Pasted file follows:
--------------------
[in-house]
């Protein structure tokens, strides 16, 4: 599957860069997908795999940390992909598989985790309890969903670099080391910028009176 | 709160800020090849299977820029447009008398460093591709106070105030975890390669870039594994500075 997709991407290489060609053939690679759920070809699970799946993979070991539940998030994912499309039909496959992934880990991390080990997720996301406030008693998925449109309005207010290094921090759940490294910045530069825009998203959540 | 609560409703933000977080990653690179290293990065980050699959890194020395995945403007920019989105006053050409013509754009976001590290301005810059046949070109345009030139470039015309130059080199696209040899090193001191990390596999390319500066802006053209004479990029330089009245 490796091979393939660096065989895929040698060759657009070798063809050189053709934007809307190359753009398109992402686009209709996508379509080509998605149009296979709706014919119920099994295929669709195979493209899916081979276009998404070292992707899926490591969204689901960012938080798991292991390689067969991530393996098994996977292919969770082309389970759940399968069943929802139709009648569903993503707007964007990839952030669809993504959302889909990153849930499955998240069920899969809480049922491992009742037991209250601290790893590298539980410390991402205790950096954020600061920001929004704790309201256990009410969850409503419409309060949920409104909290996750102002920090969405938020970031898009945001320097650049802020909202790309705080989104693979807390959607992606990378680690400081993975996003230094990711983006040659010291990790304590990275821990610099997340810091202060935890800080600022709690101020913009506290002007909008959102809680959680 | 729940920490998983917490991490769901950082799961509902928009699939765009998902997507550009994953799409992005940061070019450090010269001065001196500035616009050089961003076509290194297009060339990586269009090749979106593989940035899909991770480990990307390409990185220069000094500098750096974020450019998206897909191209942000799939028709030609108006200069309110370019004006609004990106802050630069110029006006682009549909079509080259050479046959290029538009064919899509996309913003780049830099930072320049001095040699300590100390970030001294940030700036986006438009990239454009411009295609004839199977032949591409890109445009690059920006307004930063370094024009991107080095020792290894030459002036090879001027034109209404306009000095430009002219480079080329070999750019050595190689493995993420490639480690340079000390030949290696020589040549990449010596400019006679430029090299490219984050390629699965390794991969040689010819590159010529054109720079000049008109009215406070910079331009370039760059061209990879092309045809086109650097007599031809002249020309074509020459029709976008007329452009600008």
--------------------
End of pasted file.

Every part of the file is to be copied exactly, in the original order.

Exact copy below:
[in-house]
């Protein structure tokens, strides 16, 4: 599957860069997908795999940390992909598989985790309890969903670099080391910028009176 | 709160800020090849299977820029447009008398460093591709106070105030975890390669870039594994500075 997709991407290489060609053939690679759920070809699970799946993979070991539940998030994912499309039909496959992934880990991390080990997720996301406030008693998925449109309005207010290094921090759940490294910045530069825009998203959540 | 609560409703933000977080990653690179290293990065980050699959890194020395995945403007920019989105006053050409013509754009976001590290301005810059046949070109345009030139470039015309130059080199696209040899090193001191990390596999390319500066802006053209004479990029330089009245 490796091979393939660096065989895929040698060759657009070798063809050189053709934007809307190359753009398109992402686009209709996508379509080509998605149009296979709706014919119920099994295929669709195979493209899916081979276009998404070292992707899926490591969204689901960012938080798991292991390689067969991530393996098994996977292919969770082309389970759940399968069943929802139709009648569903993503707007964007990839952030669809993504959302889909990153849930499955998240069920899969809480049922491992009742037991209250601290790893590298539980410390991402205790950096954020600061920001929004704790309201256990009410969850409503419409309060949920409104909290996750102002920090969405938020970031898009945001320097650049802020909202790309705080989104693979807390959607992606990378680690400081993975996003230094990711983006040659010291990790304590990275821990610099997340810091202060935890800080600022709690101020913009506290002007909008959102809680959680 | 729940920490998983917490991490769901950082799961509902928009699939765009998902997507550009994953799409992005940061070019450090010269001065001196500035616009050089961003076509290194297009060339990586269009090749979106593989940035899909991770480990990307390409990185220069000094500098750096974020450019998206897909191209942000799939028709030609108006200069309110370019004006609004990106802050630069110029006006682009549909079509080259050479046959290029538009064919899509996309913003780049830099930072320049001095040699300590100390970030001294940030700036986006438009990239454009411009295609004839199977032949591409890109445009690059920006307004930063370094024009991107080095020792290894030459002036090879001027034109209404306009000095430009002219480079080329070999750019050595190689493995993420490639480690340079000390030949290696020589040549990449010596400019006679430029090299490219984050390629699965390794991969040689010819590159010529054109720079000049008109009215406070910079331009370039760059061209990879092309045809086109650097007599031809002249020309074509020459029709976008007329452009600008």